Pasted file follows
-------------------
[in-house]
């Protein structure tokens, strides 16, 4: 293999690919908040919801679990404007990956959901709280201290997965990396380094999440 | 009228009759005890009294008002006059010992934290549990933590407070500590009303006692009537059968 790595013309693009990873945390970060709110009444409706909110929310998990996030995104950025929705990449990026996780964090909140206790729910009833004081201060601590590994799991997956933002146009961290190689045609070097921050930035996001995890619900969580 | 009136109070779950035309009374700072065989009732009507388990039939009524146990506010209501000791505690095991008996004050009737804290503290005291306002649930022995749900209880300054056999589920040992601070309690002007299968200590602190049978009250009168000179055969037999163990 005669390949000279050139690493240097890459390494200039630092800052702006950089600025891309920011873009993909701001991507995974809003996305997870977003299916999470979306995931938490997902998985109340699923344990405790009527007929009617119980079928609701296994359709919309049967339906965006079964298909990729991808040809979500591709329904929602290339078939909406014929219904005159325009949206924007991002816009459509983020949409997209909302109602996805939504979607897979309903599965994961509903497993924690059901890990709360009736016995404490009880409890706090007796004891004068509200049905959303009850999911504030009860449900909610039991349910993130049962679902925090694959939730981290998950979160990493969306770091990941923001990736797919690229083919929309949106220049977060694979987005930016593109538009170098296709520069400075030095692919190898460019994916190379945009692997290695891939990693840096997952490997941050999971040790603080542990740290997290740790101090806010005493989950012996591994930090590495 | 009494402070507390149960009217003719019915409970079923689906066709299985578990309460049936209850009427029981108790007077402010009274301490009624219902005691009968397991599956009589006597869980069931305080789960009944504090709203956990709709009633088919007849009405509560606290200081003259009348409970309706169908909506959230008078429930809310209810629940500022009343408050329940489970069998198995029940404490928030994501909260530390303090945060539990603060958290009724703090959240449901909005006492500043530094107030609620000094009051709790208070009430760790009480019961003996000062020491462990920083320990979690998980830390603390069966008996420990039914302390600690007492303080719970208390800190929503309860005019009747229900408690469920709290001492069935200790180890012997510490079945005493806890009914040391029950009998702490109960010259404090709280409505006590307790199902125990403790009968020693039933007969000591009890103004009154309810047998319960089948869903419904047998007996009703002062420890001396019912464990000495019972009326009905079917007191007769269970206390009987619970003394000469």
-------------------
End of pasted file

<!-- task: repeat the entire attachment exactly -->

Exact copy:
[in-house]
């Protein structure tokens, strides 16, 4: 293999690919908040919801679990404007990956959901709280201290997965990396380094999440 | 009228009759005890009294008002006059010992934290549990933590407070500590009303006692009537059968 790595013309693009990873945390970060709110009444409706909110929310998990996030995104950025929705990449990026996780964090909140206790729910009833004081201060601590590994799991997956933002146009961290190689045609070097921050930035996001995890619900969580 | 009136109070779950035309009374700072065989009732009507388990039939009524146990506010209501000791505690095991008996004050009737804290503290005291306002649930022995749900209880300054056999589920040992601070309690002007299968200590602190049978009250009168000179055969037999163990 005669390949000279050139690493240097890459390494200039630092800052702006950089600025891309920011873009993909701001991507995974809003996305997870977003299916999470979306995931938490997902998985109340699923344990405790009527007929009617119980079928609701296994359709919309049967339906965006079964298909990729991808040809979500591709329904929602290339078939909406014929219904005159325009949206924007991002816009459509983020949409997209909302109602996805939504979607897979309903599965994961509903497993924690059901890990709360009736016995404490009880409890706090007796004891004068509200049905959303009850999911504030009860449900909610039991349910993130049962679902925090694959939730981290998950979160990493969306770091990941923001990736797919690229083919929309949106220049977060694979987005930016593109538009170098296709520069400075030095692919190898460019994916190379945009692997290695891939990693840096997952490997941050999971040790603080542990740290997290740790101090806010005493989950012996591994930090590495 | 009494402070507390149960009217003719019915409970079923689906066709299985578990309460049936209850009427029981108790007077402010009274301490009624219902005691009968397991599956009589006597869980069931305080789960009944504090709203956990709709009633088919007849009405509560606290200081003259009348409970309706169908909506959230008078429930809310209810629940500022009343408050329940489970069998198995029940404490928030994501909260530390303090945060539990603060958290009724703090959240449901909005006492500043530094107030609620000094009051709790208070009430760790009480019961003996000062020491462990920083320990979690998980830390603390069966008996420990039914302390600690007492303080719970208390800190929503309860005019009747229900408690469920709290001492069935200790180890012997510490079945005493806890009914040391029950009998702490109960010259404090709280409505006590307790199902125990403790009968020693039933007969000591009890103004009154309810047998319960089948869903419904047998007996009703002062420890001396019912464990000495019972009326009905079917007191007769269970206390009987619970003394000469």